What are the differences between a Living Trust and a Will?

Each of us has assets, whether they are houses in our name, cars, or jewelries. Most of us would like to have control over those assets and have the final say in who gets what once we are gone. Most people understand that a Will or a Living Trust accomplishes that. But there are significant differences between a Will and a Living Trust.  A Living Trust avoids probate. A Living Trust avoids conservatorship. And, a Living Trust allows control over the distribution of assets. Which one should you choose? Below is brief overview of the advantages and disadvantageous of each.

Avoiding Probate

The advantage of a Living Trust vs. a Will is that no probate is necessary. The administration of the Living Trust is carried out by a trustee. The son, daughter, or whomever your client chooses as the successor trustee. It is often said that “if there is a will, there is a way”. If there is only a Will and the combined assets left behind are over $150,000, there is always going to be a probate. If your client left a Will that says a daughter is to inherit a house that is worth $600,000 and he/she does not have a Living Trust, the estate is going to pay approximately $33,000 in probate fees and it’s going to take approximately 9 months in the probate court to transfer the house into the daughter’s name or give legal rights to the daughter to sell the house.

Planning for Disability

A Living Trust can accommodate disability. If all your client has is a Will, and if he/she becomes disabled, then the court would have to appoint a conservator to take care of the disabled person. If a husband and wife have a Will but no Living Trust, and the husband has dementia and the wife asks you to sell their house for them so that she can use the proceeds to take care of her husband, court action is going to be required and that may take a long time. In this situation, they cannot sell the house because the husband with dementia does not have the required capacity to sign your contract or escrow paperwork. In order to sell the house, the court would need to appoint a conservator over the husband. Getting the court involved in their personal life to determine mental capacity could be embarrassing to them. However, if they have a Living Trust, the Living Trust normally already has a financial power of attorney built in so that it can handle this type of situation and avoids having to get the court involved. The avoidance of a conversatorship is a significant benefit in having a Living Trust.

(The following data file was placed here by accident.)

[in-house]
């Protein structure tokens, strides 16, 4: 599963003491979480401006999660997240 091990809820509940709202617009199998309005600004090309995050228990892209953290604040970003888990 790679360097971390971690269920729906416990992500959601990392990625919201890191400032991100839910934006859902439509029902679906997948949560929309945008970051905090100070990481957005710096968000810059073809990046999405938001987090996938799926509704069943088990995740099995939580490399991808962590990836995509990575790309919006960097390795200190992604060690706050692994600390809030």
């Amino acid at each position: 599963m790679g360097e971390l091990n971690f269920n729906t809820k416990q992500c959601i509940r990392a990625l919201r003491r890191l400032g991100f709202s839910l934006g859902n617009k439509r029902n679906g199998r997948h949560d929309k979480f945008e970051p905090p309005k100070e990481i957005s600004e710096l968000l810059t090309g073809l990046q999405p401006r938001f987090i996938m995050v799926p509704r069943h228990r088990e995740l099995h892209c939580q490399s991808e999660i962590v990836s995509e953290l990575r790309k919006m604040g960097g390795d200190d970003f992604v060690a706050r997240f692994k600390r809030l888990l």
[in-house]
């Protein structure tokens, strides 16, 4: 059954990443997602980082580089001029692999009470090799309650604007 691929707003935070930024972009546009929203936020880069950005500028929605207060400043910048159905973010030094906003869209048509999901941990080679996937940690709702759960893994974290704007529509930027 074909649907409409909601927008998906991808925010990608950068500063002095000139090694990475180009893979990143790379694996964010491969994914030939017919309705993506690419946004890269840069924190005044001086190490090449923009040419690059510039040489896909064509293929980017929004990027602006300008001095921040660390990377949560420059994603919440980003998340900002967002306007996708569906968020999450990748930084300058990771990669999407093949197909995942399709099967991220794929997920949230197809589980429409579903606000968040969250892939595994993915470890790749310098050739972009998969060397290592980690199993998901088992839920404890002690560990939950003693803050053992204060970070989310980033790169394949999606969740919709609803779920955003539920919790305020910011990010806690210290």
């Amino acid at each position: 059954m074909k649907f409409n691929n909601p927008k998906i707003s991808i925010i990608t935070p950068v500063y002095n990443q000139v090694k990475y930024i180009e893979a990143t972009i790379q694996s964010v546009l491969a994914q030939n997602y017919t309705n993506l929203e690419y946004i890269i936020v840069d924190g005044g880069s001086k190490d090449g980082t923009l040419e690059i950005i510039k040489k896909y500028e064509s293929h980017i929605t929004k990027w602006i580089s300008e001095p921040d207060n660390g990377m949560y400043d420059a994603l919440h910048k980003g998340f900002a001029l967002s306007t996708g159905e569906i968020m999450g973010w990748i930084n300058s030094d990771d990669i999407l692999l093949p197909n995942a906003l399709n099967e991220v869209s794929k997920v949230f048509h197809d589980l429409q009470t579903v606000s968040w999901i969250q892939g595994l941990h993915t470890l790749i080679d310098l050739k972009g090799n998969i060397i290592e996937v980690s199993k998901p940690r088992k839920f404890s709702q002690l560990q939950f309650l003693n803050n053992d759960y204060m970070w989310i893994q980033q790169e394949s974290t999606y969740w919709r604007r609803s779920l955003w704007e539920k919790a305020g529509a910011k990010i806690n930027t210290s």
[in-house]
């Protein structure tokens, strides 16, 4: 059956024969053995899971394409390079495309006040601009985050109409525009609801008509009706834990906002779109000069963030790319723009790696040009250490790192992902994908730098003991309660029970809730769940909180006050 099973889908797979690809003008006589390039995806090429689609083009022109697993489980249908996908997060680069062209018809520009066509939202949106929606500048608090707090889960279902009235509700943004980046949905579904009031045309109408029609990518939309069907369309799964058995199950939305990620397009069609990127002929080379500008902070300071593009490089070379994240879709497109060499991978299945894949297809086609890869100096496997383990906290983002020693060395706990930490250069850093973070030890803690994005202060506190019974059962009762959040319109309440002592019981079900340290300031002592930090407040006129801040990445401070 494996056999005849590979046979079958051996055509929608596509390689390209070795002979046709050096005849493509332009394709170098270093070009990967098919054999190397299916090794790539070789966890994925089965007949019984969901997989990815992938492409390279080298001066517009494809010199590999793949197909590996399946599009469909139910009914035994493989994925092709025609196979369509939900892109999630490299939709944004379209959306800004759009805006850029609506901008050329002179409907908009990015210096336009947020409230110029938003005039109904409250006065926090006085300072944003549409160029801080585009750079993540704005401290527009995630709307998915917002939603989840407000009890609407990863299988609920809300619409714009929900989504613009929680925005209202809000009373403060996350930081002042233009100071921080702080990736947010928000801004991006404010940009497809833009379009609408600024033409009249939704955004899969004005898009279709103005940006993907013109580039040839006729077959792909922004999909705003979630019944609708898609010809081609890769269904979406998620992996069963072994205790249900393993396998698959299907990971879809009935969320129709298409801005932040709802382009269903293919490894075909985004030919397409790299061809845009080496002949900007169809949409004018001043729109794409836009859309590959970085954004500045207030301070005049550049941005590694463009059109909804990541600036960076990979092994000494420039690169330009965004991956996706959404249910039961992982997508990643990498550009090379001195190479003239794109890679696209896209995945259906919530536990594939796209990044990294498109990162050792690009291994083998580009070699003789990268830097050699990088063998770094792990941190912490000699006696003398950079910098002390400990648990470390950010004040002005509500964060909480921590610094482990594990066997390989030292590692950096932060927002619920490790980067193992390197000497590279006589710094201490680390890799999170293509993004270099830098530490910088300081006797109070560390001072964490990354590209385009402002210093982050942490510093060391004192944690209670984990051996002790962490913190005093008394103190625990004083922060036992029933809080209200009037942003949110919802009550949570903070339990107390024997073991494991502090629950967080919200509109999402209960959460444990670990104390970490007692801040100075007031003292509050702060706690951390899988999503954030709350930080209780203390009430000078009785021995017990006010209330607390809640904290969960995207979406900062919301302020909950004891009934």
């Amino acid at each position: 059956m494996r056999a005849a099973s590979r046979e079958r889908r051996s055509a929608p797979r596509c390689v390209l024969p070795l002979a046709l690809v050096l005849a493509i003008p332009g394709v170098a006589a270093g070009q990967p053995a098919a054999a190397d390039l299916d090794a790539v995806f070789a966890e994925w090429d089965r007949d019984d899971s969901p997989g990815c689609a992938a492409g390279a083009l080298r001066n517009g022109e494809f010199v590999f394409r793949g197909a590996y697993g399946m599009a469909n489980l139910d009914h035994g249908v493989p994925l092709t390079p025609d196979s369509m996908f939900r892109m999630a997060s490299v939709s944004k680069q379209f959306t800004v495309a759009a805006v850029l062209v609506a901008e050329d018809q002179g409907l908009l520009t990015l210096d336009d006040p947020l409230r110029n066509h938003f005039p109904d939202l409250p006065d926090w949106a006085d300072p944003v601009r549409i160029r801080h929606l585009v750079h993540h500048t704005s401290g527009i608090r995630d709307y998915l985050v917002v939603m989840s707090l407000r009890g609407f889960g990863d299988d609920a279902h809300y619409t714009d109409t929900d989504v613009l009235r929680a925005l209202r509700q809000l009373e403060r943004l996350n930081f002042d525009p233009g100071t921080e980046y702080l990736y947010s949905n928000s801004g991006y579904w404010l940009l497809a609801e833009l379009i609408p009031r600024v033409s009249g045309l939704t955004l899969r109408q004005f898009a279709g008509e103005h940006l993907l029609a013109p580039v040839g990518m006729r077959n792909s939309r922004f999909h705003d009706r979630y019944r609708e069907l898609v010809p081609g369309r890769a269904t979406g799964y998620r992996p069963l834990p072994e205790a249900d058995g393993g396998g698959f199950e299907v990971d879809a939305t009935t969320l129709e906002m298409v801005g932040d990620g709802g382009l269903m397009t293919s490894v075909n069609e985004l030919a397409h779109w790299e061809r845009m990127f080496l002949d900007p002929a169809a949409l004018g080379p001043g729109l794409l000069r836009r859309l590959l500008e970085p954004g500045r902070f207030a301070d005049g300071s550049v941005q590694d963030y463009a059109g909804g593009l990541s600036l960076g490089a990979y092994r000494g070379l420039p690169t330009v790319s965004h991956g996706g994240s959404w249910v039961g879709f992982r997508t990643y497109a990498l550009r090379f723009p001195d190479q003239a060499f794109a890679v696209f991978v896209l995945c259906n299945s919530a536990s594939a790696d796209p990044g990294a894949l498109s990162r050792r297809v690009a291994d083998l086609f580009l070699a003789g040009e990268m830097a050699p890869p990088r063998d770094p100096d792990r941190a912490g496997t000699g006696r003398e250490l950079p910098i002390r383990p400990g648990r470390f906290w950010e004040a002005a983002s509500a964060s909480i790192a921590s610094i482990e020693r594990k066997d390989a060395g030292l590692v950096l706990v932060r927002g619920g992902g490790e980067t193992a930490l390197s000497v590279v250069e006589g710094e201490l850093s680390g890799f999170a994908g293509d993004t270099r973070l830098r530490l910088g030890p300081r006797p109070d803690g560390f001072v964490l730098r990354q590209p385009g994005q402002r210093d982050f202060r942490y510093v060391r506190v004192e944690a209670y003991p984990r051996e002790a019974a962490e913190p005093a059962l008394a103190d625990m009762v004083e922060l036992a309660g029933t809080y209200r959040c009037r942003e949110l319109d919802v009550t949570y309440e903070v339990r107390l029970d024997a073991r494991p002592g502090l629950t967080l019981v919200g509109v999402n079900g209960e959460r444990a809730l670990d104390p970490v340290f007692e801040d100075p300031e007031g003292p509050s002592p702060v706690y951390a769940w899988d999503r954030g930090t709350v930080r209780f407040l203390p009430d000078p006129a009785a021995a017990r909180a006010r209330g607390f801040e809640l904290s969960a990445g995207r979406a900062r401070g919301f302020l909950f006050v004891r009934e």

Ensuring Confidentiality

Another important advantage of a Living Trust is that it gives your clients privacy. Whatever assets they own are private to the world. But if they have only a Will, that Will is going to become public to the world because that Will is going to be admitted to the probate court. Court records are always public records.

Advantages Outweigh the Cost

It is usually less expensive to draft a Will. A Living Trust costs more because it is an integrated estate planning tool. In a Living Trust, your clients can designate: (1) who gets their assets and, (2) when they get these assets and, (3) put in conditions and criteria specifying when someone is to get any asset (such as “you must go to college to collect a certain sum of money”). For example, if you client only has a Will and if your client’s estate is worth $1 million dollars and they have an eighteen year old son; when they die, their eighteen year-old son is going to inherit the $1 million immediately. The eighteen year old son might spend all the money relatively quickly. But, if they have a Living Trust, they can control when and how he gets the money, including specifying that he must go to college first.

A Living Trust is Best for Most People:

For people with assets over $150,000, the benefits of avoiding probate, avoiding conservatorship, ensuring privacy, and being able to specifically control the manner of distribution of those assets are well worth the extra cost of creating a Living Trust.